Saturday, April 29, 2017

ERS Guidelines 2017: exhaled biomarkers in lung disease

Breath tests cover the fraction of nitric oxide in expired gas (FeNO), volatile organic compounds (VOCs), variables in exhaled breath condensate (EBC) and other measurements. For EBC and for FeNO, official recommendations for standardised procedures are more than 10 years old and there is none for exhaled VOCs and particles. The aim of this document is to provide technical standards and recommendations for sample collection and analytic approaches and to highlight future research priorities in the field. For EBC and FeNO, new developments and advances in technology have been evaluated in the current document. This report is not intended to provide clinical guidance on disease diagnosis and management.
Clinicians and researchers with expertise in exhaled biomarkers were invited to participate. Published studies regarding methodology of breath tests were selected, discussed and evaluated in a consensus-based manner by the Task Force members.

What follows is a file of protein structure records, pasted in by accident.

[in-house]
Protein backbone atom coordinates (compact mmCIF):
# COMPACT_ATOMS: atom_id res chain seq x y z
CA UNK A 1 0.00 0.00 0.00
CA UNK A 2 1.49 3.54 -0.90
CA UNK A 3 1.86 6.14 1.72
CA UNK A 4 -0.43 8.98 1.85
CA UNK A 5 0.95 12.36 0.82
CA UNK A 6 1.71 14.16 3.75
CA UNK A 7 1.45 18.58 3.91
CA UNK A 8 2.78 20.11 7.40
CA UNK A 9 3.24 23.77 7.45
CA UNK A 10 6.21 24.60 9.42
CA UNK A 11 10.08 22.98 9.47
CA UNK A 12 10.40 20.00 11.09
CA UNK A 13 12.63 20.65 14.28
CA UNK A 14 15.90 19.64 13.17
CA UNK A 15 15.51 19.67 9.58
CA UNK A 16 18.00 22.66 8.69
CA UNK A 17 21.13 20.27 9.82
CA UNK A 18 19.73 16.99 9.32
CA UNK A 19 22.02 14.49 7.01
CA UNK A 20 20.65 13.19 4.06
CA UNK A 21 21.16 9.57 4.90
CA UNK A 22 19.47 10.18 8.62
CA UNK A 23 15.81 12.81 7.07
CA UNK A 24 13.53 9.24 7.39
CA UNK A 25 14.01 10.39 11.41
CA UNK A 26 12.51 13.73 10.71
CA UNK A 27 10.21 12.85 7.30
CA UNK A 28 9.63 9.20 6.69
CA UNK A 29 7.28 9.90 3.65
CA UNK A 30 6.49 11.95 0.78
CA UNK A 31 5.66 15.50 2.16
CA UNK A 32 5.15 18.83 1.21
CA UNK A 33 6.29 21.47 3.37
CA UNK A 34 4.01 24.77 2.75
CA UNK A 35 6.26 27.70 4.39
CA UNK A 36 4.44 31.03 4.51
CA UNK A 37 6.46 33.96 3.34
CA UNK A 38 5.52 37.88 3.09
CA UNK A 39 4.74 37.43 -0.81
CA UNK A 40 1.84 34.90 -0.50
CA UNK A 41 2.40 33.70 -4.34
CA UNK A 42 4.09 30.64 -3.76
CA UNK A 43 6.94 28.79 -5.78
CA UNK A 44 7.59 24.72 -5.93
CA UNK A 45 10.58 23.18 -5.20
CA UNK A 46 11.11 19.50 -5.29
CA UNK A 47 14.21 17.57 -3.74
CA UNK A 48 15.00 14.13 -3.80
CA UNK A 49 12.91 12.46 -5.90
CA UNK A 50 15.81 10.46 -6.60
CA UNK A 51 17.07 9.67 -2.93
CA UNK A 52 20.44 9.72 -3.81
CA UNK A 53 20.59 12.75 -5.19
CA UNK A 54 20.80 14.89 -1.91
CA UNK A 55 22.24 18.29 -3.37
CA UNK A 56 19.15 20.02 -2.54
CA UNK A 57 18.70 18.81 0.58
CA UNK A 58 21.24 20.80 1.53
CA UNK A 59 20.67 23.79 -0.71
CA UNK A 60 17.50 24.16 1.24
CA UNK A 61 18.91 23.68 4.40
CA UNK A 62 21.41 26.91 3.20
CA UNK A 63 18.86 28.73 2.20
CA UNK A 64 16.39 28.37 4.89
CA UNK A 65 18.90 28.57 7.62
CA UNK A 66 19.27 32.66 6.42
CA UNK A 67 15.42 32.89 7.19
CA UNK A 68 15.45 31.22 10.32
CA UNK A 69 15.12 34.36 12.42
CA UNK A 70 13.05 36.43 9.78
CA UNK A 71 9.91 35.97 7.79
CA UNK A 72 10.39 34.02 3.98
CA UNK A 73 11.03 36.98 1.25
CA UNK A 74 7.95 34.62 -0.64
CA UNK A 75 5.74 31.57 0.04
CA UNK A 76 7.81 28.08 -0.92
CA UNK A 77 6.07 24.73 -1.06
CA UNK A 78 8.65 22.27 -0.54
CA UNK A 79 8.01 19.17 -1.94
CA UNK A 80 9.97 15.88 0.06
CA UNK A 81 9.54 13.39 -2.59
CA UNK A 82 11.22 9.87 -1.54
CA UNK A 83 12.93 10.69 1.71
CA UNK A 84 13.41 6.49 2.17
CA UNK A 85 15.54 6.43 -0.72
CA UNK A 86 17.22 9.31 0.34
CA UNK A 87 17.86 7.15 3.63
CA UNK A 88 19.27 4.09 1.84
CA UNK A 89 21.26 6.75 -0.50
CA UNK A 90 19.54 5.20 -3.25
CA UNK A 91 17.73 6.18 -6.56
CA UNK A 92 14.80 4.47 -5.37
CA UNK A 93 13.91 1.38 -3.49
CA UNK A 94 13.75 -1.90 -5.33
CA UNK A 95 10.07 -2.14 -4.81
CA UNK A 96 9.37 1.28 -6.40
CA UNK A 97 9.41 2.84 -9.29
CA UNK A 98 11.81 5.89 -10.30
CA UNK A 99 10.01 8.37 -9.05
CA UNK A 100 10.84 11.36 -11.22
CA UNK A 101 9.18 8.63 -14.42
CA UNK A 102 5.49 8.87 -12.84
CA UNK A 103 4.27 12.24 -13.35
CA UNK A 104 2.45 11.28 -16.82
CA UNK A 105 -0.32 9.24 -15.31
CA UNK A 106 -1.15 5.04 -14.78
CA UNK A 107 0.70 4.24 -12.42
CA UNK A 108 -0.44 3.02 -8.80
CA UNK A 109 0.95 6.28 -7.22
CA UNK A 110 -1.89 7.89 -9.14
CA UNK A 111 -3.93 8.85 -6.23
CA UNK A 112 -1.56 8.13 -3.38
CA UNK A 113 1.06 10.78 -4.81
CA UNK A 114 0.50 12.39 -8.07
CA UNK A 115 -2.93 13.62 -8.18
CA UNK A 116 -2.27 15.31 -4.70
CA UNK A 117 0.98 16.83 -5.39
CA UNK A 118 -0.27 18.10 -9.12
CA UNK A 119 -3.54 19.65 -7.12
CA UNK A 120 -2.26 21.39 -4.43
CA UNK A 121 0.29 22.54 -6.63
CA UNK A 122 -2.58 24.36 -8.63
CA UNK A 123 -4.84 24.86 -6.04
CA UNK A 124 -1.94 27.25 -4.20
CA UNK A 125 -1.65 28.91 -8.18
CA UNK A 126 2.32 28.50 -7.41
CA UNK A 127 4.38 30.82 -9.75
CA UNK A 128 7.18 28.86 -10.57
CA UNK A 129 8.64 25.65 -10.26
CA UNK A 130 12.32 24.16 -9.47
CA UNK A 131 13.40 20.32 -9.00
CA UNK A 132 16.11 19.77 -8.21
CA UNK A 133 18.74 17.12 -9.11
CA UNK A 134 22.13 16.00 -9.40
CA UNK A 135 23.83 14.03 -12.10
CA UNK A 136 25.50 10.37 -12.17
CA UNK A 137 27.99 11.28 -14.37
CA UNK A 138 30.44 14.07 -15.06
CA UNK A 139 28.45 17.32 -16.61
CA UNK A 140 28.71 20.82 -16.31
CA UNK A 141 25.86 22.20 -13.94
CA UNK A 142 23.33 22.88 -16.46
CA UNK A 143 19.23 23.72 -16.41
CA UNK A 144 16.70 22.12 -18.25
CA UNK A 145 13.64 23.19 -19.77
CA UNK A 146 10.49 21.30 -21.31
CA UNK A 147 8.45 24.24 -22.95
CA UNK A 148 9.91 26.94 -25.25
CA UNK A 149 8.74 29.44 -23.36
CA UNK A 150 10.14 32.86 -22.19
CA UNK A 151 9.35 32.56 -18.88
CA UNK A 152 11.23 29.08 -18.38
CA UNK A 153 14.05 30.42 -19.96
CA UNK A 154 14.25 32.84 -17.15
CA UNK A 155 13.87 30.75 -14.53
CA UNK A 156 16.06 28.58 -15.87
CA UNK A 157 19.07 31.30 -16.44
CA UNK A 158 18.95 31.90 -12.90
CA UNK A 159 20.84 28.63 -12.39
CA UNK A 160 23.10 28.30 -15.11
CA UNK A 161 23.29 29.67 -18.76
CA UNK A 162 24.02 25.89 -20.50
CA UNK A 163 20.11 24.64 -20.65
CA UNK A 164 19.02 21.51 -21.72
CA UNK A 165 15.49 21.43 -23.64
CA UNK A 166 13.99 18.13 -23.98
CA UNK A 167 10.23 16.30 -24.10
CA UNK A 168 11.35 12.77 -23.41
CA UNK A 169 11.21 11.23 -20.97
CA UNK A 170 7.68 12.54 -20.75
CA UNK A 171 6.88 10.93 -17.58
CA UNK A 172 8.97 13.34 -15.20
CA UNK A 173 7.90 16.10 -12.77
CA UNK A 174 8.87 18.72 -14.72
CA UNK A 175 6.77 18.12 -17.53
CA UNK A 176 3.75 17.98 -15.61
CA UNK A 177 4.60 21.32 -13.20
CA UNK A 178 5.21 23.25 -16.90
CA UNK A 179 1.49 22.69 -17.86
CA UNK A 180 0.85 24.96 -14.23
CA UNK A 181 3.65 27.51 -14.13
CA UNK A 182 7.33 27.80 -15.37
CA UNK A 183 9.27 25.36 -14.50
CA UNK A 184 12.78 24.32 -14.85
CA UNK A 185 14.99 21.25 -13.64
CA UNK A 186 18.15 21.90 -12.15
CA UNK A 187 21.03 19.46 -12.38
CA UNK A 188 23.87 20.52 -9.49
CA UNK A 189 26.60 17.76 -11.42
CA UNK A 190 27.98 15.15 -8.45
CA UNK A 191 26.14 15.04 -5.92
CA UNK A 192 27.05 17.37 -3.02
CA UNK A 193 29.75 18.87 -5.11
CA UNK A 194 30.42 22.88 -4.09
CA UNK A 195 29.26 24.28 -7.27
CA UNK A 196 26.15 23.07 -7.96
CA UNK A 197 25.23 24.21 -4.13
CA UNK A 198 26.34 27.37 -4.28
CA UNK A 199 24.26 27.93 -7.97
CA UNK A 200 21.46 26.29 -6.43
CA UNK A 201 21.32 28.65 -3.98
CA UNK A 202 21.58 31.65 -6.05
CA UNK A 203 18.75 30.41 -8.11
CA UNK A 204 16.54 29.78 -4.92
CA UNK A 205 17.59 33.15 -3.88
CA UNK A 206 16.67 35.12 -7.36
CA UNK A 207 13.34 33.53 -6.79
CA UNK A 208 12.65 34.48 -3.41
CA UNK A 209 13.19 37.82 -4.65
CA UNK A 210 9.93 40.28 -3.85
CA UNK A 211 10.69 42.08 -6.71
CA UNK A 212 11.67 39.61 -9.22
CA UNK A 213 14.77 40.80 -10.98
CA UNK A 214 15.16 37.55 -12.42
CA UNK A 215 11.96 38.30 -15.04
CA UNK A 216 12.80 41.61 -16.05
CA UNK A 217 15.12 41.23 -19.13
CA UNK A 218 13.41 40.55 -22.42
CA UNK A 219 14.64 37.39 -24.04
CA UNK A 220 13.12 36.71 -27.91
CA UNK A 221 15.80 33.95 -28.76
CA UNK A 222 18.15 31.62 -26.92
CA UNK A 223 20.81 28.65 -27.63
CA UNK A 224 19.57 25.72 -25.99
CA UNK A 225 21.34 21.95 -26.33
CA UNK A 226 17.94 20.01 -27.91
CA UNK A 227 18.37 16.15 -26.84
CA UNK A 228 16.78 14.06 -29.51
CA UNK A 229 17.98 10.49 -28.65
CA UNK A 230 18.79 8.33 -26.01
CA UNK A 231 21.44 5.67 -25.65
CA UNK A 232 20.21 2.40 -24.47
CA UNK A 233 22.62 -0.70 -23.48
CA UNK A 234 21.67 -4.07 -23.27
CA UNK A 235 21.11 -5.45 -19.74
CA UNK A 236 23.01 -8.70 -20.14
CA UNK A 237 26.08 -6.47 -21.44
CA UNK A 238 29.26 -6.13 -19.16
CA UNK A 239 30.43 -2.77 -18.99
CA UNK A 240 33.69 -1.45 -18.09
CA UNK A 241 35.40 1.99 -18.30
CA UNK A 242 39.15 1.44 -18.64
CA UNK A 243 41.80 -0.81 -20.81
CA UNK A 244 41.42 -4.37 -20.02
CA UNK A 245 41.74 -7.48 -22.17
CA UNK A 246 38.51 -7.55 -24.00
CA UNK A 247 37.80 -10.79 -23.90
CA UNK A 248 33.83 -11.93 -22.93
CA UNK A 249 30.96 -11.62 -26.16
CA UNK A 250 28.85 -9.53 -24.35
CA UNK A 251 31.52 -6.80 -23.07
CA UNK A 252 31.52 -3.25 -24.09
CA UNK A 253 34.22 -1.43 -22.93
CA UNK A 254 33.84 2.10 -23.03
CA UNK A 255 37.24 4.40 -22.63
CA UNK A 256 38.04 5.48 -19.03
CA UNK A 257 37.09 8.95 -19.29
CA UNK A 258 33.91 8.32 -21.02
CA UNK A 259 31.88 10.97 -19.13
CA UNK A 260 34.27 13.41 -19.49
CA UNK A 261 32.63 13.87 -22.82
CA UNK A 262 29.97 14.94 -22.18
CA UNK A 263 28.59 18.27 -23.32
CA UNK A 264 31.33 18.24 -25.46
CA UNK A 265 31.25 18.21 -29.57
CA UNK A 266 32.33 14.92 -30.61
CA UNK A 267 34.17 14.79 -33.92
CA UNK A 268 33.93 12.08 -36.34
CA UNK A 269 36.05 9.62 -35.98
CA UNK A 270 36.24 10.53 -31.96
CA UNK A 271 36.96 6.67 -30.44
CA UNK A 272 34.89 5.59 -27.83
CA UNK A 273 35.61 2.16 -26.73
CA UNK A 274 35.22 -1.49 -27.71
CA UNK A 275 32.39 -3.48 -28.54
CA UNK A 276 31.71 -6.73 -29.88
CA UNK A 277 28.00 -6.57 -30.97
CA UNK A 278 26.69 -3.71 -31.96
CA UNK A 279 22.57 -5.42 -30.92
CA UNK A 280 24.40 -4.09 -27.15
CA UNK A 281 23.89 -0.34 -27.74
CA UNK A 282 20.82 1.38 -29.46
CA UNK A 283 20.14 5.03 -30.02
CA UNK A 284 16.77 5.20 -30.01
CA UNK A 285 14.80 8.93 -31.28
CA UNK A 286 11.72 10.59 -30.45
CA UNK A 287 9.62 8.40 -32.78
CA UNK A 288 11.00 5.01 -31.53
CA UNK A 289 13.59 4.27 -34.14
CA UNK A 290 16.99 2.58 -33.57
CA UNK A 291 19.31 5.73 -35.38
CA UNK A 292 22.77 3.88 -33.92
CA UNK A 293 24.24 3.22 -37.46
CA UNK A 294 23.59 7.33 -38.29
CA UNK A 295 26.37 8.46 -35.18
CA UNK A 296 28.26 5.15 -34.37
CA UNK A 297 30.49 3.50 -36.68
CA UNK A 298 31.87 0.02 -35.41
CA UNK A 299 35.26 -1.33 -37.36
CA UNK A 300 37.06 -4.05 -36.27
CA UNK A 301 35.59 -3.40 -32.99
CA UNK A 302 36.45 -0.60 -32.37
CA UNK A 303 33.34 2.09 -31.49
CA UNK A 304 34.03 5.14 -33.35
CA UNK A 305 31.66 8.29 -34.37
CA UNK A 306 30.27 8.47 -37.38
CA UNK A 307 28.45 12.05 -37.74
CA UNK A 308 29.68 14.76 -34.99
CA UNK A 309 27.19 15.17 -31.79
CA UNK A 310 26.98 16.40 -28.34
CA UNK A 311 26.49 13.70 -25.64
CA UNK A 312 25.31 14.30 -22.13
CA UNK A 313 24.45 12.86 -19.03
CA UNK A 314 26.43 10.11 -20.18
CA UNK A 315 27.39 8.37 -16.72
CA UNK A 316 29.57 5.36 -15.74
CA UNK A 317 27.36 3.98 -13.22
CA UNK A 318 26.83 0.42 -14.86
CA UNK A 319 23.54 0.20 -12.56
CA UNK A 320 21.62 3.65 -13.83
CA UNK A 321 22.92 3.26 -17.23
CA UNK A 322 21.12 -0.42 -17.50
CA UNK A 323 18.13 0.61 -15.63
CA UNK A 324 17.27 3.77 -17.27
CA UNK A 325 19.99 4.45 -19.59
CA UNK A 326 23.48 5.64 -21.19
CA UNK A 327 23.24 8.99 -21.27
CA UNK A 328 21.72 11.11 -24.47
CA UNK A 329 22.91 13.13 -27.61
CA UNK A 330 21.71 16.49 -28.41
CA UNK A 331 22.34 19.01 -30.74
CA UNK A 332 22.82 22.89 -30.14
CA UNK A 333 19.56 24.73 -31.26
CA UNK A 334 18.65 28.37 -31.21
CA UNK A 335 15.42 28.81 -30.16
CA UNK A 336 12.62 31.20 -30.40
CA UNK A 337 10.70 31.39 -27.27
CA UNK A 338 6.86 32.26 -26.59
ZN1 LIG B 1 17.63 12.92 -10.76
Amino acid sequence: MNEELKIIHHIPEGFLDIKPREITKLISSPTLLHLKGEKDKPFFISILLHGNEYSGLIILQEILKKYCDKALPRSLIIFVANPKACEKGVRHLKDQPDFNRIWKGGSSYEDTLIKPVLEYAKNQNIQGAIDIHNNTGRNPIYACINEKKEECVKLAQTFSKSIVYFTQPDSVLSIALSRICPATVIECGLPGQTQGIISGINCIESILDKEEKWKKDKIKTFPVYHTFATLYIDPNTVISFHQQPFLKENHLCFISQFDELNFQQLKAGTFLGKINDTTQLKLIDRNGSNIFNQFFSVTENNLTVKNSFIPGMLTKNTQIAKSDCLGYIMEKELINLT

Recommendations for standardisation of sampling, analysing and reporting of data and suggestions for research to cover gaps in the evidence have been created and summarised.
Application of breath biomarker measurement in a standardised manner will provide comparable results, thereby facilitating the potential use of these biomarkers in clinical practice.
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Friday, April 28, 2017

Relationship of Allergy with Asthma: There Are More Than the Allergy “Eggs” in the Asthma “Basket” (Free full text from 2017 Frontiers in Pediatrics)

Asthma and allergy share a similar and very close course, especially through childhood. Considerable research effort has been put in untangling these associations; however, it is now becoming obvious that this is an exceedingly difficult task. In fact, each research breakthrough further perplexes this picture, as we are steadily moving toward the era of personalized medicine and we begin to appreciate that what we thought to be a single disease, asthma, is in fact an accumulation of distinct entities. In the context of this “syndrome,” which is characterized by several, as of yet poorly defined endotypes and phenotypes, the question of the link of “asthma” with allergy probably becomes non-relevant. In this review, we will revisit this question while putting the emphasis on the multifaceted nature of asthma.
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Sunday, April 23, 2017

Pauci-granulocytic stable asthma (Article from Allergy 2017)